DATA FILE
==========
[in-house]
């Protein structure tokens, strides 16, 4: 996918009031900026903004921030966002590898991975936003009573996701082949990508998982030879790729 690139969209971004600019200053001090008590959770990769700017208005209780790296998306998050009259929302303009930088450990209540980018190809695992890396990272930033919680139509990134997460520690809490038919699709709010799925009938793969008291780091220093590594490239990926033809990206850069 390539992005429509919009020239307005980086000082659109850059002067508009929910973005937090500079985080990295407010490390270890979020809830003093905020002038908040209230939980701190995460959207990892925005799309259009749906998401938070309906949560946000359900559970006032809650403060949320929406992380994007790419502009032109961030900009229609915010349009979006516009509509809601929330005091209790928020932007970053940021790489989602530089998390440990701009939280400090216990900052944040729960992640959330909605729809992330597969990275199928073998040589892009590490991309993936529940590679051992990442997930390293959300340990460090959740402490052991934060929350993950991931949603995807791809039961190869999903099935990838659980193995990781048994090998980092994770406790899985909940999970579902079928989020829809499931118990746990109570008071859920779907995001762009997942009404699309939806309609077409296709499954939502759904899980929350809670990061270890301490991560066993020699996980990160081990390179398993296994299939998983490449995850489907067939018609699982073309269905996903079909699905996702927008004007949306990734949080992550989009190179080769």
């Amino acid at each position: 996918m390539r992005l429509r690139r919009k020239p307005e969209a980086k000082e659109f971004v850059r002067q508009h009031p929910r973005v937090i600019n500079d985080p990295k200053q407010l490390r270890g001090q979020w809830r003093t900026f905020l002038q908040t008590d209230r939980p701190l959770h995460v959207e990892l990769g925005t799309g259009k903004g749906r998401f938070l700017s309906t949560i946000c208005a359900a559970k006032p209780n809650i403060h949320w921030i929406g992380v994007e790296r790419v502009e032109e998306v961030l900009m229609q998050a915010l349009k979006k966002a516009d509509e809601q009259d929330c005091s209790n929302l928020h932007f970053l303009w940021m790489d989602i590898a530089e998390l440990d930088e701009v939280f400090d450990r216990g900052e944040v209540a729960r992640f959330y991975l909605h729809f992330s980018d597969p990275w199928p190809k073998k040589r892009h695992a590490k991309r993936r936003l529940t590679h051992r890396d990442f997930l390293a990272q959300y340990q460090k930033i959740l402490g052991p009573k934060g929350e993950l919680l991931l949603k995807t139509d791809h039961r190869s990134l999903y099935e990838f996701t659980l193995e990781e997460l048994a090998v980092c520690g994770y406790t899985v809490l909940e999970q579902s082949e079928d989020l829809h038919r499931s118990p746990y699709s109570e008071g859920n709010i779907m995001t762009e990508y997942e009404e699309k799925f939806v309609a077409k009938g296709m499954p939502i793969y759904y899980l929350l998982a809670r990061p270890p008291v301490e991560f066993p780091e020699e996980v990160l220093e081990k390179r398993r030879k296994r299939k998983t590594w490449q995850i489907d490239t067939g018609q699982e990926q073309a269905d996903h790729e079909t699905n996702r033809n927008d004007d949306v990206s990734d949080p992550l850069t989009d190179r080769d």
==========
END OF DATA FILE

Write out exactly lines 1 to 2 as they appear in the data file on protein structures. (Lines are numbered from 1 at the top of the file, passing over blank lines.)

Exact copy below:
[in-house]
């Protein structure tokens, strides 16, 4: 996918009031900026903004921030966002590898991975936003009573996701082949990508998982030879790729 690139969209971004600019200053001090008590959770990769700017208005209780790296998306998050009259929302303009930088450990209540980018190809695992890396990272930033919680139509990134997460520690809490038919699709709010799925009938793969008291780091220093590594490239990926033809990206850069 390539992005429509919009020239307005980086000082659109850059002067508009929910973005937090500079985080990295407010490390270890979020809830003093905020002038908040209230939980701190995460959207990892925005799309259009749906998401938070309906949560946000359900559970006032809650403060949320929406992380994007790419502009032109961030900009229609915010349009979006516009509509809601929330005091209790928020932007970053940021790489989602530089998390440990701009939280400090216990900052944040729960992640959330909605729809992330597969990275199928073998040589892009590490991309993936529940590679051992990442997930390293959300340990460090959740402490052991934060929350993950991931949603995807791809039961190869999903099935990838659980193995990781048994090998980092994770406790899985909940999970579902079928989020829809499931118990746990109570008071859920779907995001762009997942009404699309939806309609077409296709499954939502759904899980929350809670990061270890301490991560066993020699996980990160081990390179398993296994299939998983490449995850489907067939018609699982073309269905996903079909699905996702927008004007949306990734949080992550989009190179080769």